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Retired nurse aged 99 takes on kayaking challenge to thank the NHS

Elaine Gray fundraises for Bristol’s Children Hospital by doing laps of Lake Decoy in Newton Abbot, Devon, months before her 100th birthday

Elaine Gray fundraises for Bristol’s Children Hospital by doing laps of Lake Decoy in Newton Abbot, Devon, months before her 100th birthday

A retired nurse is raising money for the NHS by kayaking miles around Devon, at the age of 99.

Elaine Gray, who was a staff nurse at the Royal Devon and Exeter Hospital in the 1940s and then worked at the National Blood Transfusion Service, still loves swimming in the sea and paddling her kayak and canoe.

Raising money for Bristol Children’s Hospital

In the spirit of Captain Tom Moore, who raised money for the NHS by doing laps of his garden during the pandemic as he approached his 100th birthday,

Elaine Gray fundraises for Bristol’s Children Hospital by doing laps of Lake Decoy in Newton Abbot, Devon, months before her 100th birthday

Elaine Gray in her kayak Picture: Mark Passmore/APEX

A retired nurse is raising money for the NHS by kayaking miles around Devon, at the age of 99.

Elaine Gray, who was a staff nurse at the Royal Devon and Exeter Hospital in the 1940s and then worked at the National Blood Transfusion Service, still loves swimming in the sea and paddling her kayak and canoe.

Raising money for Bristol Children’s Hospital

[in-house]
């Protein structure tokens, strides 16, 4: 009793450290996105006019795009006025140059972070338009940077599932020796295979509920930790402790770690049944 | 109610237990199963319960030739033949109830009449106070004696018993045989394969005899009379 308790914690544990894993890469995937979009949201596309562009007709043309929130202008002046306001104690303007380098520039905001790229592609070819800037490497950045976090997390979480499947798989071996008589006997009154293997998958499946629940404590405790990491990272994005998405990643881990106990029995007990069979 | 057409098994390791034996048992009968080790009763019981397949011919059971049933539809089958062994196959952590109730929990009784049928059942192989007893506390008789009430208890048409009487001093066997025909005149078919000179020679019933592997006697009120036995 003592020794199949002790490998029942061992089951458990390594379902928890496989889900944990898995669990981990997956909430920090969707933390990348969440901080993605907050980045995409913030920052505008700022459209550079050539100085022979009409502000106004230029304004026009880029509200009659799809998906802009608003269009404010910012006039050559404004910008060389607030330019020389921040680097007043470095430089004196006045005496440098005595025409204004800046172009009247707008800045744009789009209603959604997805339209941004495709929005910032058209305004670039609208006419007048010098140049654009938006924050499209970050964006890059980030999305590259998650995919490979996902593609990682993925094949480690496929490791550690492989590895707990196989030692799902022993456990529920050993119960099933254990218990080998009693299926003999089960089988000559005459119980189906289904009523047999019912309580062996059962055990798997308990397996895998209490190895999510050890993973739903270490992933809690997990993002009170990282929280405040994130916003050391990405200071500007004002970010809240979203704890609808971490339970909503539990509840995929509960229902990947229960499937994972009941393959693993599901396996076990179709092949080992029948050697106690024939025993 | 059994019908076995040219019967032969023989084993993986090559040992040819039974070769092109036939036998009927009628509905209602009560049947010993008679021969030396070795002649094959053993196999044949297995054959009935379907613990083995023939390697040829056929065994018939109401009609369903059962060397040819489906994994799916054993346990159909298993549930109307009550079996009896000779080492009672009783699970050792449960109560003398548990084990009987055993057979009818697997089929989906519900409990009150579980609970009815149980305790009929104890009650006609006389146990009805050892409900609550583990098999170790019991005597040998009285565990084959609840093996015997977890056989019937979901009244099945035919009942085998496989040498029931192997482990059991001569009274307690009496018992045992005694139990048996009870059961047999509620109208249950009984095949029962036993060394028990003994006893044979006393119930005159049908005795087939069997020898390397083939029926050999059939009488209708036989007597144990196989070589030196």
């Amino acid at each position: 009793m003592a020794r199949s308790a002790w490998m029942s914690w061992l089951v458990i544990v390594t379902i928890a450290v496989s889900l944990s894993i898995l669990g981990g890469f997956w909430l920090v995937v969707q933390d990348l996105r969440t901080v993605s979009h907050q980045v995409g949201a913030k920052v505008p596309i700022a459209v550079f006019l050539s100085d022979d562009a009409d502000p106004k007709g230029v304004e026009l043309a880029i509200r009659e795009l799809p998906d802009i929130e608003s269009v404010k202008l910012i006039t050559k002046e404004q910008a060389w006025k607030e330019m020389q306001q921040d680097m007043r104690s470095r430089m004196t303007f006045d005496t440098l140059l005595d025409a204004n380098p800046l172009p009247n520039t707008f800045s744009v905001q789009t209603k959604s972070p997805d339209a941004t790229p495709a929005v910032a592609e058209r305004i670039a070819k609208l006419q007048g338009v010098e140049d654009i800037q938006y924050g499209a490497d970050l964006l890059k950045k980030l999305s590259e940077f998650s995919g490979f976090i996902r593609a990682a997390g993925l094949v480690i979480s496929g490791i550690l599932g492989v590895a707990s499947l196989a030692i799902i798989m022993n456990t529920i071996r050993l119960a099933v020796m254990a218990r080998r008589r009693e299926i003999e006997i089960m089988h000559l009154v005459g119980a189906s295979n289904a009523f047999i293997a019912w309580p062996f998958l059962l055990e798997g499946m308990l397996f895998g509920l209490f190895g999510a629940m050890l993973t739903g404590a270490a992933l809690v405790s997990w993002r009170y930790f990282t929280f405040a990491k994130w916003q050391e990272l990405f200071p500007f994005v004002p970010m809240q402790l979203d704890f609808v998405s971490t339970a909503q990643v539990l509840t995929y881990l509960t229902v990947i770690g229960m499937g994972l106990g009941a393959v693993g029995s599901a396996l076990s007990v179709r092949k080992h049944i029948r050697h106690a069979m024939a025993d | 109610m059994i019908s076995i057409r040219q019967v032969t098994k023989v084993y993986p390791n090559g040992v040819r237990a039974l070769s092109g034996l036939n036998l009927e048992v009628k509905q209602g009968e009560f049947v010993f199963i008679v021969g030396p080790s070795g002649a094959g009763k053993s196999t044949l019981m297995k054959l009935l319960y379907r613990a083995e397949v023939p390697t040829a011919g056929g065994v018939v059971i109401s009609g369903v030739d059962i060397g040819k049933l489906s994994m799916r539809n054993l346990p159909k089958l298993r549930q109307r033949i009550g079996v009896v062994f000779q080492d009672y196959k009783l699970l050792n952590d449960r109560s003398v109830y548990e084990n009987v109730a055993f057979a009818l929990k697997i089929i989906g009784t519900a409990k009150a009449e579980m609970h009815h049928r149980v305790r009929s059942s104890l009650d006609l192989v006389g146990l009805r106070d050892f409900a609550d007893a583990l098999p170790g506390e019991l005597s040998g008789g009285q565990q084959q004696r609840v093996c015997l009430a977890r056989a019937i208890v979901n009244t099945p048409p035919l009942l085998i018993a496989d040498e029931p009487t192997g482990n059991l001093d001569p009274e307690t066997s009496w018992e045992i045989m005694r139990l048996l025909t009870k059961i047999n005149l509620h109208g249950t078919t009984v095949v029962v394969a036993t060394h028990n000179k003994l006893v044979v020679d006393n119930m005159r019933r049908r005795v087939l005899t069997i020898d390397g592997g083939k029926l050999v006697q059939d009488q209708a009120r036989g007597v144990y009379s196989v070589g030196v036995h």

In the spirit of Captain Tom Moore, who raised money for the NHS by doing laps of his garden during the pandemic as he approached his 100th birthday, Ms Gray – who turns 100 in October – kayaked laps around Decoy Lake in Newton Abbot as part of her latest challenge.

Ms Gray, who has already raised thousands of pounds for the NHS, is fundraising for Bristol Children’s Hospital, after her eight-year-old great-grandson Reme Forte became gravely ill and needed surgery.

‘While I still can, I want to give as much as possible,’ she said. ‘One of my great-grandchildren had a serious operation in 2021 and I would like to help Bristol Children's Hospital to show our gratitude. We are exceptionally privileged to have the NHS and I feel we all owe a huge debt of gratitude to those who dedicate their lives to the care of others.

‘My legs aren't as strong as they once were, but I can still power through with my arms and do my bit. I've been a water baby all my life – I just love to be in or on the water as much as I can.’

Well known for her fund-raising feats

After completing her nursing training, Ms Gray worked at the Royal Devon and Exeter Hospital as a staff nurse until 1948. The following year she began working with the National Blood Transfusion Service, including running the blood donation drive in Torquay from 1949 for more than 40 years.

Her daughter Sara Beall said she is well known because of her exploits.

‘Everybody who knows her calls her a legend,’ she said. ‘She still swims in the sea, she kayaks on the sea and until recently did a lot of walking.’


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